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I'm working with the Nadaraya Watson estimator and read the book of Wand and Jones (Kernel Smoothing, 1995) for introduction. On page 117 (for those who have the book) there is written that with larger bandwidth h the estimate tends towards the least squares line through the data.

I would have said that with an increasing h tends the estimate to the average but not necessarily to the least squares line?

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  • $\begingroup$ (I unintentionally deleted my first post) $\endgroup$ – To Mate Dec 11 '18 at 13:56
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You are indeed right that the Nadaraya–Watson estimator would tend to the average since

$$ {\widehat {m}}_{h}(x)={\frac {\sum _{i=1}^{n}K_{h}(x-X_{i})Y_{i}}{\sum _{j=1}^{n}K_{h}(x-X_{j})}} $$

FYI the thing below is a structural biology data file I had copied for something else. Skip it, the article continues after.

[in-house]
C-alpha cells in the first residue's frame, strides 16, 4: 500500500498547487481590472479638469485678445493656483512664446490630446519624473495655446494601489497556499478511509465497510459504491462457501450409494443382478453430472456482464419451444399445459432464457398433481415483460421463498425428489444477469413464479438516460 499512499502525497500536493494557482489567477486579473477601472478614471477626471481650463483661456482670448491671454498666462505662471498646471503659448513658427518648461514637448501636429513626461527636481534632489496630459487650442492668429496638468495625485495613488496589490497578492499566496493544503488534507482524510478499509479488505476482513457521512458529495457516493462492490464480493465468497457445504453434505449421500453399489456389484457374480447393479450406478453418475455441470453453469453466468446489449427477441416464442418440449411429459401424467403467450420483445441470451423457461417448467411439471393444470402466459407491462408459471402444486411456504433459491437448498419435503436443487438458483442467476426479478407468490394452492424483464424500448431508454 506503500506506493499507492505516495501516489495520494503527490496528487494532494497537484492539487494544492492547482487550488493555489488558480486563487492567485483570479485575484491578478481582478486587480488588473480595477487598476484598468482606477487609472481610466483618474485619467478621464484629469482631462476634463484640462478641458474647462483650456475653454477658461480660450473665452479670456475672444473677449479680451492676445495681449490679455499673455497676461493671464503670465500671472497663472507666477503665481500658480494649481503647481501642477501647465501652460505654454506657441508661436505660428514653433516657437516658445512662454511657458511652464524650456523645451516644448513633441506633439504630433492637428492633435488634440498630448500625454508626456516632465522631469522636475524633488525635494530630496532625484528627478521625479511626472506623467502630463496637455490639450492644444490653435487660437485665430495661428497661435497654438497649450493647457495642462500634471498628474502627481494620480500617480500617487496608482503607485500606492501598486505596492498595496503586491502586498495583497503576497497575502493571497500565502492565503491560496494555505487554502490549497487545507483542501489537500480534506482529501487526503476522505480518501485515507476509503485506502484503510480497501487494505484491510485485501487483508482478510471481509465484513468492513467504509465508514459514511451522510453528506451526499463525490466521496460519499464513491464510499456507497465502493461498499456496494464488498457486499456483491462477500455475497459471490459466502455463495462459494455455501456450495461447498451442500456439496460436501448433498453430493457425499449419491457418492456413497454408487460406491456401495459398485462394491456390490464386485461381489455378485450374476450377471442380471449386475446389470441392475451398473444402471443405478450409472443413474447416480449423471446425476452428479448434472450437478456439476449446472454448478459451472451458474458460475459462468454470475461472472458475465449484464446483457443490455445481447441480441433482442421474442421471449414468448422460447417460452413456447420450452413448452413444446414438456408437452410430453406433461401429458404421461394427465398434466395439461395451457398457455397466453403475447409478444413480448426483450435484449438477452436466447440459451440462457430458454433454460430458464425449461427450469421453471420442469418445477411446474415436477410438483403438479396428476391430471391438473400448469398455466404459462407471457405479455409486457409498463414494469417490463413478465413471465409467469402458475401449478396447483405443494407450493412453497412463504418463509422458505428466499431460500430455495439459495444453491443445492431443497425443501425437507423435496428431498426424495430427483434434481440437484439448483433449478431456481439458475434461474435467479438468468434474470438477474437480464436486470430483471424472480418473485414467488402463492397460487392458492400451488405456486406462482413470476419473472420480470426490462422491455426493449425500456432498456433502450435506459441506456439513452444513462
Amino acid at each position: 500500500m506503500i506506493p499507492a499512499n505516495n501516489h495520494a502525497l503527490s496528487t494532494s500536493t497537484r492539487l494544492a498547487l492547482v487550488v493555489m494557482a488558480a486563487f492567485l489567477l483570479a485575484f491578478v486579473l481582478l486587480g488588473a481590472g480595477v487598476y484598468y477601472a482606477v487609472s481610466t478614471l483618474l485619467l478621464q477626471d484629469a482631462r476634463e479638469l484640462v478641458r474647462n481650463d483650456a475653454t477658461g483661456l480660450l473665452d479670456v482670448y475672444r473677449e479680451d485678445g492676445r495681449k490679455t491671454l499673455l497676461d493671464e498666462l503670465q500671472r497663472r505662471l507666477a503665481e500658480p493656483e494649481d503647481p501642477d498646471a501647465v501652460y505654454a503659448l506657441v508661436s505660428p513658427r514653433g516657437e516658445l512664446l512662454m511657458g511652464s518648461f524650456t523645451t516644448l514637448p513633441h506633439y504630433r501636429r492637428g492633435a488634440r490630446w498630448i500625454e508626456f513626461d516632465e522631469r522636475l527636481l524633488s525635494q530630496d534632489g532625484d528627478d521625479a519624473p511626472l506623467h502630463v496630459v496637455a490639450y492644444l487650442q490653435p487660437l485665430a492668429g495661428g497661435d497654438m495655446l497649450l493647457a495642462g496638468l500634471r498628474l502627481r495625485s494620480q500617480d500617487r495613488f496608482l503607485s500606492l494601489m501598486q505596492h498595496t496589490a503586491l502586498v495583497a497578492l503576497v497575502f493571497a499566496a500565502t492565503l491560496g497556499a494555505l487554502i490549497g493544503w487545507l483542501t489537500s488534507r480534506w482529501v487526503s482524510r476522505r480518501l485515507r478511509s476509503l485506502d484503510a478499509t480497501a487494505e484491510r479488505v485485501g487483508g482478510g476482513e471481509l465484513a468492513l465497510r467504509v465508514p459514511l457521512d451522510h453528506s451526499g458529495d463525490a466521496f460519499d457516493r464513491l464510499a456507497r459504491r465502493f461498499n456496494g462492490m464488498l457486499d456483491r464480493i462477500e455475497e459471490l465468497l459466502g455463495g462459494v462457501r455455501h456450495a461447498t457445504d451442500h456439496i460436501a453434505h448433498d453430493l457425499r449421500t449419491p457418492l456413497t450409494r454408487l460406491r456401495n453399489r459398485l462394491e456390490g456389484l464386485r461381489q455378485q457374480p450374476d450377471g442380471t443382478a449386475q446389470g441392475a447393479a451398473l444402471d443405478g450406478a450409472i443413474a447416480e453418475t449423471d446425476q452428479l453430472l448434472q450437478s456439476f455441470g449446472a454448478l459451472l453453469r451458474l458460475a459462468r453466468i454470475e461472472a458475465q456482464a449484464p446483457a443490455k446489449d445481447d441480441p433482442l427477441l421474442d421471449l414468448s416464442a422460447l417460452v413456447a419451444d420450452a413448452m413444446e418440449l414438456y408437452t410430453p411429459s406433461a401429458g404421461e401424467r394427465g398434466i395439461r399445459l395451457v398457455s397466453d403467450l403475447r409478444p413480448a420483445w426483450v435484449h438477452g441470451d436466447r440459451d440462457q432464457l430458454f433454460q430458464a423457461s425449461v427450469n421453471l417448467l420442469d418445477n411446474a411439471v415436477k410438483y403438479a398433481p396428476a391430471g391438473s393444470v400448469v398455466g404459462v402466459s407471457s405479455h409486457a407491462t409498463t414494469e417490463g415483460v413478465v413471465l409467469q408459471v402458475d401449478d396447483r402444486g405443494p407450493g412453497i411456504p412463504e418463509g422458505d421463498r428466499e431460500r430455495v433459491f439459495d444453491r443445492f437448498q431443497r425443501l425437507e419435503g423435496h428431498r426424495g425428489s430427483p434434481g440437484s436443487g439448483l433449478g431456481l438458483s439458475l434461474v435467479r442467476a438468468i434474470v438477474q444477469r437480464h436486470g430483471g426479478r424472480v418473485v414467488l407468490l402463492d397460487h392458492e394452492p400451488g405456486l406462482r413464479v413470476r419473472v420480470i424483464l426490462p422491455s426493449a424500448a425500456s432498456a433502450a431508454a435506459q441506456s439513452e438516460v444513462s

also can be written as

$$ {\widehat {m}}_{h}(x) = \arg\min_{\beta_0(x)\in\mathbb{R}} \sum_{i=1}^nK_h(x-X_i)(\beta_0(x)-Y_i)^2. $$

That is, we are locally fitting a constant term at each $x$. It is the bandwidth $h$ what shows how local we are: the larger $h$, the more points are taken into account. Hence, as you said, as $h\to\infty$, ${\widehat {m}}_{h}(x)$ tends to the average of $Y$ for each $x$.

A natural extension of this is to consider fitting something more flexible than a constant. In particular, a locally linear case would be

$$ {\widehat {m}}_{1,h}(x) = \arg\min_{\beta_0(x)\in\mathbb{R}} \sum_{i=1}^nK_h(x-X_i)(\beta_0(x)+\beta_1(x-X_i)-Y_i)^2. $$

(See equation (5.4) in your referred book for a closed-form solution.) Now it at each $x$ fits a model with a constant and a linear term, where again it is $h$ what shows how "locally" we look at $X_i$: the larger $h$, the less smooth the fitted line will be. In particular, as $h\to\infty$, we take all the points with equal weights and indeed get the OLS line. That is what is discussed at your referred book, page 117.

Here's an illustration of my answer:

enter image description here

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